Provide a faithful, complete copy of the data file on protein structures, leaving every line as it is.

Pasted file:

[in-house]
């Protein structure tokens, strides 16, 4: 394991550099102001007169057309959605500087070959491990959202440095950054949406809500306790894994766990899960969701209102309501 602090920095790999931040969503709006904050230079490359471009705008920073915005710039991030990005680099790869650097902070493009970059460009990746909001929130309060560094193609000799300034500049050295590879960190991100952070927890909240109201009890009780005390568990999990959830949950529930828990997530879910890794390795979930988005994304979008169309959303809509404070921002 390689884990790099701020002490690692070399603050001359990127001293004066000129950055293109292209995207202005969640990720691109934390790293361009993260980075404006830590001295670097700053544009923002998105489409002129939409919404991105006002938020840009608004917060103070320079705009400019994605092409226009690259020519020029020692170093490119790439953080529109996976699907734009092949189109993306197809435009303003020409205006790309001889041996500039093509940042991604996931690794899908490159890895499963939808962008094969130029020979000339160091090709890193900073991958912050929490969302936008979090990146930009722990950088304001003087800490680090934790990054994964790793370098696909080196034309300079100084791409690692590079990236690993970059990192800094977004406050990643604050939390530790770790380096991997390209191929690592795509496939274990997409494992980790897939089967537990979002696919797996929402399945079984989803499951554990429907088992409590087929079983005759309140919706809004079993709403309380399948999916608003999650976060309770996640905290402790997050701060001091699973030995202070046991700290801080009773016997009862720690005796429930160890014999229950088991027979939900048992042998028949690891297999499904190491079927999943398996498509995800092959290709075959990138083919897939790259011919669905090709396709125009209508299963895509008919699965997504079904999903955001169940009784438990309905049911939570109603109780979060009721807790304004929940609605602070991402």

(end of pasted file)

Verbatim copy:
[in-house]
């Protein structure tokens, strides 16, 4: 394991550099102001007169057309959605500087070959491990959202440095950054949406809500306790894994766990899960969701209102309501 602090920095790999931040969503709006904050230079490359471009705008920073915005710039991030990005680099790869650097902070493009970059460009990746909001929130309060560094193609000799300034500049050295590879960190991100952070927890909240109201009890009780005390568990999990959830949950529930828990997530879910890794390795979930988005994304979008169309959303809509404070921002 390689884990790099701020002490690692070399603050001359990127001293004066000129950055293109292209995207202005969640990720691109934390790293361009993260980075404006830590001295670097700053544009923002998105489409002129939409919404991105006002938020840009608004917060103070320079705009400019994605092409226009690259020519020029020692170093490119790439953080529109996976699907734009092949189109993306197809435009303003020409205006790309001889041996500039093509940042991604996931690794899908490159890895499963939808962008094969130029020979000339160091090709890193900073991958912050929490969302936008979090990146930009722990950088304001003087800490680090934790990054994964790793370098696909080196034309300079100084791409690692590079990236690993970059990192800094977004406050990643604050939390530790770790380096991997390209191929690592795509496939274990997409494992980790897939089967537990979002696919797996929402399945079984989803499951554990429907088992409590087929079983005759309140919706809004079993709403309380399948999916608003999650976060309770996640905290402790997050701060001091699973030995202070046991700290801080009773016997009862720690005796429930160890014999229950088991027979939900048992042998028949690891297999499904190491079927999943398996498509995800092959290709075959990138083919897939790259011919669905090709396709125009209508299963895509008919699965997504079904999903955001169940009784438990309905049911939570109603109780979060009721807790304004929940609605602070991402």